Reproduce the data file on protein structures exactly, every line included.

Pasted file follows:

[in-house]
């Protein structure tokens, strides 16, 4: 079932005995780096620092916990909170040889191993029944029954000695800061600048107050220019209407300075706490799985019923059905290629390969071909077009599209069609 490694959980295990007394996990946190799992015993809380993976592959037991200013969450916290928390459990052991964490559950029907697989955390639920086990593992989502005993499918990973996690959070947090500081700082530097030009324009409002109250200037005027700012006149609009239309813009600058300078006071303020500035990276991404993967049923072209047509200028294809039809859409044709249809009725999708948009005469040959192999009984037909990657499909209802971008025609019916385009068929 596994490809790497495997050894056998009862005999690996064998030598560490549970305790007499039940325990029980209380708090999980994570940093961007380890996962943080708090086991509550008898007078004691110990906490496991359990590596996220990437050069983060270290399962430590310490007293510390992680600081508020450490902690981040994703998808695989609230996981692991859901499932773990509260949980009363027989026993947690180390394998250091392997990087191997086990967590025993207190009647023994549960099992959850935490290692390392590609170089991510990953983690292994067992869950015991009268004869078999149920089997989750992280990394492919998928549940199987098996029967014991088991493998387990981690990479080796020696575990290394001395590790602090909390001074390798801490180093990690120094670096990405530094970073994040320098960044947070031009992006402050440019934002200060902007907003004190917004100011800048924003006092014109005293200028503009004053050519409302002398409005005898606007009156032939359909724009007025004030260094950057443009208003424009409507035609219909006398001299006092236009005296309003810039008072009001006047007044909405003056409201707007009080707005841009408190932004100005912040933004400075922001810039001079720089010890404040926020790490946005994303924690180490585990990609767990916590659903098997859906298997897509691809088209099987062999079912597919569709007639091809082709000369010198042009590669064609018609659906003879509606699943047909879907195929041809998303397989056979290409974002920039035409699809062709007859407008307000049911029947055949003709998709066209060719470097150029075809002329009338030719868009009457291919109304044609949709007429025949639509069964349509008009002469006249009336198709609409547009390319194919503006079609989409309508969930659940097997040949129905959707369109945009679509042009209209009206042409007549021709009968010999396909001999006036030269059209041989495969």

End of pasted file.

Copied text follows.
[in-house]
């Protein structure tokens, strides 16, 4: 079932005995780096620092916990909170040889191993029944029954000695800061600048107050220019209407300075706490799985019923059905290629390969071909077009599209069609 490694959980295990007394996990946190799992015993809380993976592959037991200013969450916290928390459990052991964490559950029907697989955390639920086990593992989502005993499918990973996690959070947090500081700082530097030009324009409002109250200037005027700012006149609009239309813009600058300078006071303020500035990276991404993967049923072209047509200028294809039809859409044709249809009725999708948009005469040959192999009984037909990657499909209802971008025609019916385009068929 596994490809790497495997050894056998009862005999690996064998030598560490549970305790007499039940325990029980209380708090999980994570940093961007380890996962943080708090086991509550008898007078004691110990906490496991359990590596996220990437050069983060270290399962430590310490007293510390992680600081508020450490902690981040994703998808695989609230996981692991859901499932773990509260949980009363027989026993947690180390394998250091392997990087191997086990967590025993207190009647023994549960099992959850935490290692390392590609170089991510990953983690292994067992869950015991009268004869078999149920089997989750992280990394492919998928549940199987098996029967014991088991493998387990981690990479080796020696575990290394001395590790602090909390001074390798801490180093990690120094670096990405530094970073994040320098960044947070031009992006402050440019934002200060902007907003004190917004100011800048924003006092014109005293200028503009004053050519409302002398409005005898606007009156032939359909724009007025004030260094950057443009208003424009409507035609219909006398001299006092236009005296309003810039008072009001006047007044909405003056409201707007009080707005841009408190932004100005912040933004400075922001810039001079720089010890404040926020790490946005994303924690180490585990990609767990916590659903098997859906298997897509691809088209099987062999079912597919569709007639091809082709000369010198042009590669064609018609659906003879509606699943047909879907195929041809998303397989056979290409974002920039035409699809062709007859407008307000049911029947055949003709998709066209060719470097150029075809002329009338030719868009009457291919109304044609949709007429025949639509069964349509008009002469006249009336198709609409547009390319194919503006079609989409309508969930659940097997040949129905959707369109945009679509042009209209009206042409007549021709009968010999396909001999006036030269059209041989495969």